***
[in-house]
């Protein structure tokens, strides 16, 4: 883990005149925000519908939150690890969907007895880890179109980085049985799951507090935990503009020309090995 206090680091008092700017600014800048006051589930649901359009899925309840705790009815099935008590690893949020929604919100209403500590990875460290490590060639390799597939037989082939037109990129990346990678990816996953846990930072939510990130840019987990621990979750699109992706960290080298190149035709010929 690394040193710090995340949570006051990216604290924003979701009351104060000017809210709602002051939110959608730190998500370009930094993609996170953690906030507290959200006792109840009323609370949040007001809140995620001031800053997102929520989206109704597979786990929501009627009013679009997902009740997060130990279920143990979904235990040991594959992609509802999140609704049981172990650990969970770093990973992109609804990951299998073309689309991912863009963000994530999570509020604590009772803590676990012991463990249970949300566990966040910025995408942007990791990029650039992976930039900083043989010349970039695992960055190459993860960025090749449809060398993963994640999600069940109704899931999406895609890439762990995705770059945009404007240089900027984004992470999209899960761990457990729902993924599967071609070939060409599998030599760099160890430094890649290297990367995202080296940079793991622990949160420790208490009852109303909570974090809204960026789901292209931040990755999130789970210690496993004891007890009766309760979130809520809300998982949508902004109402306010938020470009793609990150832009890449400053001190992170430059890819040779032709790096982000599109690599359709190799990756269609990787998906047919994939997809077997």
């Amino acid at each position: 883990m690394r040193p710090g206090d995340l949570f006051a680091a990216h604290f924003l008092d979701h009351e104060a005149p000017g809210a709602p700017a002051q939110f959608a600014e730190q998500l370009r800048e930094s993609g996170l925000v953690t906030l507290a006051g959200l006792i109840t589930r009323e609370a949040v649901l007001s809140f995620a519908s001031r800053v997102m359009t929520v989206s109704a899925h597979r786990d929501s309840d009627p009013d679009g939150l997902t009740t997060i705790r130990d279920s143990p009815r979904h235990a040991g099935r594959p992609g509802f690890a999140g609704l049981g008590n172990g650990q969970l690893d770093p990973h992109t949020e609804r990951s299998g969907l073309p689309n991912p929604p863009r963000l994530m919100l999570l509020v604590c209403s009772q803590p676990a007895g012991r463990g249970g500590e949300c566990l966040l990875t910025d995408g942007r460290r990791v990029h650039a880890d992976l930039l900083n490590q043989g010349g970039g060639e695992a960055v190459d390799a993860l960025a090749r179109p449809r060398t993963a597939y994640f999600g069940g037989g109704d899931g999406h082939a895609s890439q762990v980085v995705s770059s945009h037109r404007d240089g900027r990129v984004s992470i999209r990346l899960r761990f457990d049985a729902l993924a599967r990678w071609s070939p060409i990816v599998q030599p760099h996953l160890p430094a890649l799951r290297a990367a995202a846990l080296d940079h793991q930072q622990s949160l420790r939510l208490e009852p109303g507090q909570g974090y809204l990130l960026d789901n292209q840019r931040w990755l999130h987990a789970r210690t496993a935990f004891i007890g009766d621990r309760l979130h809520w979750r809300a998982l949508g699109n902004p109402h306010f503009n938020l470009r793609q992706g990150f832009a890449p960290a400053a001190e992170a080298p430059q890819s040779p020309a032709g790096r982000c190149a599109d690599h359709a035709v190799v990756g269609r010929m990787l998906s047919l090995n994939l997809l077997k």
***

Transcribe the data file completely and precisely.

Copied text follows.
[in-house]
């Protein structure tokens, strides 16, 4: 883990005149925000519908939150690890969907007895880890179109980085049985799951507090935990503009020309090995 206090680091008092700017600014800048006051589930649901359009899925309840705790009815099935008590690893949020929604919100209403500590990875460290490590060639390799597939037989082939037109990129990346990678990816996953846990930072939510990130840019987990621990979750699109992706960290080298190149035709010929 690394040193710090995340949570006051990216604290924003979701009351104060000017809210709602002051939110959608730190998500370009930094993609996170953690906030507290959200006792109840009323609370949040007001809140995620001031800053997102929520989206109704597979786990929501009627009013679009997902009740997060130990279920143990979904235990040991594959992609509802999140609704049981172990650990969970770093990973992109609804990951299998073309689309991912863009963000994530999570509020604590009772803590676990012991463990249970949300566990966040910025995408942007990791990029650039992976930039900083043989010349970039695992960055190459993860960025090749449809060398993963994640999600069940109704899931999406895609890439762990995705770059945009404007240089900027984004992470999209899960761990457990729902993924599967071609070939060409599998030599760099160890430094890649290297990367995202080296940079793991622990949160420790208490009852109303909570974090809204960026789901292209931040990755999130789970210690496993004891007890009766309760979130809520809300998982949508902004109402306010938020470009793609990150832009890449400053001190992170430059890819040779032709790096982000599109690599359709190799990756269609990787998906047919994939997809077997």
């Amino acid at each position: 883990m690394r040193p710090g206090d995340l949570f006051a680091a990216h604290f924003l008092d979701h009351e104060a005149p000017g809210a709602p700017a002051q939110f959608a600014e730190q998500l370009r800048e930094s993609g996170l925000v953690t906030l507290a006051g959200l006792i109840t589930r009323e609370a949040v649901l007001s809140f995620a519908s001031r800053v997102m359009t929520v989206s109704a899925h597979r786990d929501s309840d009627p009013d679009g939150l997902t009740t997060i705790r130990d279920s143990p009815r979904h235990a040991g099935r594959p992609g509802f690890a999140g609704l049981g008590n172990g650990q969970l690893d770093p990973h992109t949020e609804r990951s299998g969907l073309p689309n991912p929604p863009r963000l994530m919100l999570l509020v604590c209403s009772q803590p676990a007895g012991r463990g249970g500590e949300c566990l966040l990875t910025d995408g942007r460290r990791v990029h650039a880890d992976l930039l900083n490590q043989g010349g970039g060639e695992a960055v190459d390799a993860l960025a090749r179109p449809r060398t993963a597939y994640f999600g069940g037989g109704d899931g999406h082939a895609s890439q762990v980085v995705s770059s945009h037109r404007d240089g900027r990129v984004s992470i999209r990346l899960r761990f457990d049985a729902l993924a599967r990678w071609s070939p060409i990816v599998q030599p760099h996953l160890p430094a890649l799951r290297a990367a995202a846990l080296d940079h793991q930072q622990s949160l420790r939510l208490e009852p109303g507090q909570g974090y809204l990130l960026d789901n292209q840019r931040w990755l999130h987990a789970r210690t496993a935990f004891i007890g009766d621990r309760l979130h809520w979750r809300a998982l949508g699109n902004p109402h306010f503009n938020l470009r793609q992706g990150f832009a890449p960290a400053a001190e992170a080298p430059q890819s040779p020309a032709g790096r982000c190149a599109d690599h359709a035709v190799v990756g269609r010929m990787l998906s047919l090995n994939l997809l077997k």